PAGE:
Reader's Theater - Little Theatre

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					Reader’s Theater:

Reader’s Theater is a great exercise to have students practice pronunciation, stress and intonation
while learning English.

Put students in groups depending on the number of characters in each script and give everyone
script. Have students read through the script silently for understanding. Stress that at this point,
they should focus on getting the gist of it.

Students should now practice reading their script aloud with their partner. After some practice,
ask students to think about what’s important when speaking or reading out loud. If needed
remind them that pronunciation, stress, rhythm and intonation can help or hinder comprehension.
Demonstrate by reading a few lines in different ways. Next, have students listen to one of the
recordings twice. Write two or three lines on the board and ask them to identify where the stress
is in each. Take time to practice pronouncing several words from the lines, like those with b/v,
s/z, d/t, sp, sts, sh, ch. Now have them listen to a recording (2-3 times), while focusing on how
words are pronounced and stressed, and how the actors use intonation. Allow students to read
their parts a few more times. If some are bored or unwilling, ask them to trade parts with another
pair. Listen to another recording. And again write some lines on the board to practice as a
group. If students appear more confident, invite a few to ‘perform’ for the group by reading their
script out loud.
Act I, Scene 5: John & Annie’s Living Room -

John and Annie are sitting on the sofa, cuddling, watching TV and having a

Annie: I’ve seen this before, I swear.

John: Well change it then, luv.

Annie: Bloody repeats… there’s never anything decent on Wednesday nights…It’s the
football, isn’t it? They don’t want to compete with the bloody football. What shall we
do then, hey, lover boy? No telly. No more nuts. No more wine.

John: Well, we could do it here, or in the greenhouse or in bed. But….

Annie: Here then. I do love you, you know
John: Whoa..hold on woman, you’re going too fast for me. There’s something I need

Annie: Not now. It can wait. It can’t be that important.

John: It is important.

Annie: I don’t need to know if the bloody lawnmower’s broken down again. Come on.

John: This is more serious. It’s something we really need to chat about.

Annie: OK, who is she?

John: Annie, luv..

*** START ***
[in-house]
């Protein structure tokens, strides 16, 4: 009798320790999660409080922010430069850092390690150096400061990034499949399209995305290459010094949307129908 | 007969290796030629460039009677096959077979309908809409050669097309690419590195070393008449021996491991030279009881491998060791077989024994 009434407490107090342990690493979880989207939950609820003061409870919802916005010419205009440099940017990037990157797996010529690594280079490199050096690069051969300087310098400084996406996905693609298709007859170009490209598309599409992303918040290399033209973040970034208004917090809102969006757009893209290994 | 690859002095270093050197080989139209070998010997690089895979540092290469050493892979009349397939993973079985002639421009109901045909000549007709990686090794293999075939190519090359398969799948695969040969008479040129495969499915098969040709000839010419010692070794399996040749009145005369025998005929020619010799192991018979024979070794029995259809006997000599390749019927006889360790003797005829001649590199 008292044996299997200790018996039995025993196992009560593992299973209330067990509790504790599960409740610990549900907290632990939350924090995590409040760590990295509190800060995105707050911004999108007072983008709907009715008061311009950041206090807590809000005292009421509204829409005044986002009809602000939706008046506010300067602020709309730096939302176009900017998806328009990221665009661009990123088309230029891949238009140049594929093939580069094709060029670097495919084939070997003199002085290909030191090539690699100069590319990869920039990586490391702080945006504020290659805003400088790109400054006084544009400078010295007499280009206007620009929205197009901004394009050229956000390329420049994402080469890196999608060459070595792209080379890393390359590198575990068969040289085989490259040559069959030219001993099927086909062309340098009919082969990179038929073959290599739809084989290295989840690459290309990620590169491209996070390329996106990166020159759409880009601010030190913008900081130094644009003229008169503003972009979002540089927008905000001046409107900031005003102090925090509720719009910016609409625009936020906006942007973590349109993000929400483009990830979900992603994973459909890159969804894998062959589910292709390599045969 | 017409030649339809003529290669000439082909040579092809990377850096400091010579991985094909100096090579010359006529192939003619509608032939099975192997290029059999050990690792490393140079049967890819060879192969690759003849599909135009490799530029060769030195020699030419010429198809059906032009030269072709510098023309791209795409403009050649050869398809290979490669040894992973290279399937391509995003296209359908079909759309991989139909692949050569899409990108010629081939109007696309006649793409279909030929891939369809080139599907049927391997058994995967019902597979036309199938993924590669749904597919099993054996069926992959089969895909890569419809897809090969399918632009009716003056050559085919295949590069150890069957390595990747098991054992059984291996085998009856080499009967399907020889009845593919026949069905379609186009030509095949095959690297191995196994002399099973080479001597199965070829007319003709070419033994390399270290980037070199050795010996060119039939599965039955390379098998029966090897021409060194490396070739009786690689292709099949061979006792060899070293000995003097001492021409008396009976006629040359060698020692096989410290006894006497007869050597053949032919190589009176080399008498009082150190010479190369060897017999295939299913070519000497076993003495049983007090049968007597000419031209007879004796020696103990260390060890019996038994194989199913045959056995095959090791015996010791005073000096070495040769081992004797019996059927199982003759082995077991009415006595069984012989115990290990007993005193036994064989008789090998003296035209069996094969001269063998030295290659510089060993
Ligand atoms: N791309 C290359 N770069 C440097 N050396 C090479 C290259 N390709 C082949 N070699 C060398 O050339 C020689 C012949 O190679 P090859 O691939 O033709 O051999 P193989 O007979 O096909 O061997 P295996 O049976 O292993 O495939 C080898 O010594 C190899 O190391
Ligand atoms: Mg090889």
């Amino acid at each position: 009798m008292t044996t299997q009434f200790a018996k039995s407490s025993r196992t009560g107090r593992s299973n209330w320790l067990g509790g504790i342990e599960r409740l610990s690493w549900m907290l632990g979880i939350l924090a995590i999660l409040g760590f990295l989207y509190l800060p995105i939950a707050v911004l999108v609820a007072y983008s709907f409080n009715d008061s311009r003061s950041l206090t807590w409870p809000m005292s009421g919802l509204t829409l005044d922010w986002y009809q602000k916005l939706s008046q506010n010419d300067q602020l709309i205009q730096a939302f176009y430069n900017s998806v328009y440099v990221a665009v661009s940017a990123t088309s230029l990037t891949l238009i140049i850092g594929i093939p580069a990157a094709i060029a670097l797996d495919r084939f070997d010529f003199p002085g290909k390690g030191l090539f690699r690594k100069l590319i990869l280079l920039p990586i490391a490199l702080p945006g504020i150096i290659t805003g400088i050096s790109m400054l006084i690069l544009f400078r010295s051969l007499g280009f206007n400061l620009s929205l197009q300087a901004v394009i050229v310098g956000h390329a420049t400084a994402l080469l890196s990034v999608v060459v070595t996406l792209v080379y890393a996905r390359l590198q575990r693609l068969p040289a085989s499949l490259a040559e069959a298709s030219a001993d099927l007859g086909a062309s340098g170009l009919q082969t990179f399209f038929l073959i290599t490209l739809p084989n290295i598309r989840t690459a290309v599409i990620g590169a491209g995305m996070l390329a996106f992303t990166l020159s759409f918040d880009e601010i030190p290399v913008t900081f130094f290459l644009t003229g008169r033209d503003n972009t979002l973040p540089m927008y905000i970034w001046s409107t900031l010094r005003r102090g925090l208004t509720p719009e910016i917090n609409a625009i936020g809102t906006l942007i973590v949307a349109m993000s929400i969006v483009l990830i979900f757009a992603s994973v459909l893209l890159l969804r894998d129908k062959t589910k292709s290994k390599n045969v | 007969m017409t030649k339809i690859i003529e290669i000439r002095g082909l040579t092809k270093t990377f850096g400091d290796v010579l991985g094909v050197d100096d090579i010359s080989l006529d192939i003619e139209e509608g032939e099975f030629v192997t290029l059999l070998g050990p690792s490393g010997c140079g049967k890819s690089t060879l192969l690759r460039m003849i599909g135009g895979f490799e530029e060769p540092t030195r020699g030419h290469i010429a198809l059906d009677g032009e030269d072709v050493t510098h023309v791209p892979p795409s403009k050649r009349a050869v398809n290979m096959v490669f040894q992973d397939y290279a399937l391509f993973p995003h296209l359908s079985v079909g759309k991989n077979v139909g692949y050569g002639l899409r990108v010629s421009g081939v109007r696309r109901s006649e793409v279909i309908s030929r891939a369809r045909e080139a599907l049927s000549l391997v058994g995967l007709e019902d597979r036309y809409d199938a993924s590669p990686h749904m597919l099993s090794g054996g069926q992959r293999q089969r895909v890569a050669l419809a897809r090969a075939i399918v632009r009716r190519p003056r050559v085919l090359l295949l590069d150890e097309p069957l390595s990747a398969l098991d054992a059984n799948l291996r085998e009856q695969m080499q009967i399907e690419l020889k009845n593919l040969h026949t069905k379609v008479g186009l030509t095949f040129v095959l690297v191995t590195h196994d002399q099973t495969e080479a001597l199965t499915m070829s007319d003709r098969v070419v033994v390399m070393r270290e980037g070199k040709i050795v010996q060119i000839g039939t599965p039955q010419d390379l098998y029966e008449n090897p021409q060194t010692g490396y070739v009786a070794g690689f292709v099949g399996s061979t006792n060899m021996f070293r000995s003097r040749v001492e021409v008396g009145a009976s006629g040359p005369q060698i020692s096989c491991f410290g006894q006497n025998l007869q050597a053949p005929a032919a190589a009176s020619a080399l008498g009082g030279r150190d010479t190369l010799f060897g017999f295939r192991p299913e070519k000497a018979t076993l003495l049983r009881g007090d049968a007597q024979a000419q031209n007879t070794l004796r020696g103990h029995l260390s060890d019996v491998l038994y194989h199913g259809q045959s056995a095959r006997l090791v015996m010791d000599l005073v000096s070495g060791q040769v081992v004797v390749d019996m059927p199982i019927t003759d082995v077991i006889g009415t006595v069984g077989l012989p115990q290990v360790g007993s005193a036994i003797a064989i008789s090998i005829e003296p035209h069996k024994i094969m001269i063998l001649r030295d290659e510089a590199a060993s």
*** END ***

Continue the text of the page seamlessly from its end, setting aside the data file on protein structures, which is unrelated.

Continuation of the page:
Annie: What? What is it?

Annie: What have I done?

John: What do you mean, what have you done?

Annie: Don’t leave me, John, please. I thought we were so happy. You were so happy
with me.

John: Come here, you silly woman. You’re such a softie. Of course I’m not bloody
leaving you . Well not quite yet anyway, I hope.

Annie: What is it then?
John: It’s….these…They arrived today. Test results, that’s where they are, from
Skipton Royal Infirmary.

Annie: Tests? Tests for what? You didn’t tell me. Why did you need tests? What for?
What are they, John?

John: A bloody life sentence, that’s what they are.

John: I have a confession to make. Two things in my life I’ve not been straight with you
about, Annie my love

John:)..Before we got married, I booked us a honeymoon in Los Angeles, because you
told me when we were going out together that you’d always wanted to go to Hollywood.

Annie: Hollywood? What? What on earth are you talking about? We went to Brighton
for our honeymoon, remember? Hollywood?

John: Cancelled it at the last moment, luv, ‘cause I panicked about the mortgage. And
I shouldn’t have done…’cause we’d have at least been to America together by now.

Annie: It’s OK. We can still go. We can cancel Bognor Regis this summer.

Annie: And the other thing?

John: Yes, the second. Well, I had these tests you see. When I wasn’t feeling well,
remember? Two months ago? Doctor Wainright made an appointment for me at the
hospital. And here they are the results. I’m sorry Annie, what else can I say?

Annie: What are you saying, John?

John: It doesn’t look good Annie. You must be brave. It could be a matter of weeks,

Annie: No, No, I don’t believe you! NO!
Act I, Scene 8: Annie’s Living Room – Two Weeks Later

The girls just returned from the funeral and are all dressed in black. They are
sitting and chatting:

Kathy: Well, I think it’s a great idea.

Jessie: Yes, I agree. John would have loved it.

Cora: So what are you suggesting exactly?

Chris: An “artistic” calendar

Celia: What of? Churches? Famous gardens?

Ruth: Flowers? John would have loved a calendar of his favourite flowers.

Chris: Umm… Not exactly.

Kathy: What then?

Chris: Something slightly different. Slightly x-rated. Not quite what you’d call WI
material, really.

Cora: What on earth is that supposed to mean?

Kathy: Marie’s going to be pissed off. She’s already decided on next year’s calendar,
“Favourite Pets”, with that hideous little dog of hers “Titch” getting December.

Annie: Can I remind you that last year’s calendar on Tea Rooms of North Yorkshire
only made 75 pounds and 60 pence – and that was pushing it. And that if we’re going
to buy a decent sofa for the hospital in memory of my John we would need to make
considerably more than that.

Chris: That’s my point.

Jessie: So what are you proposing then?

Chris: An alternative calendar, something that John suggested before he
died…Something like this! Only with us in it..

The girls react on seeing the nude magazine.

Kathy: “Big Bazookas”? What? Us? You’re mad! John really said he wanted us to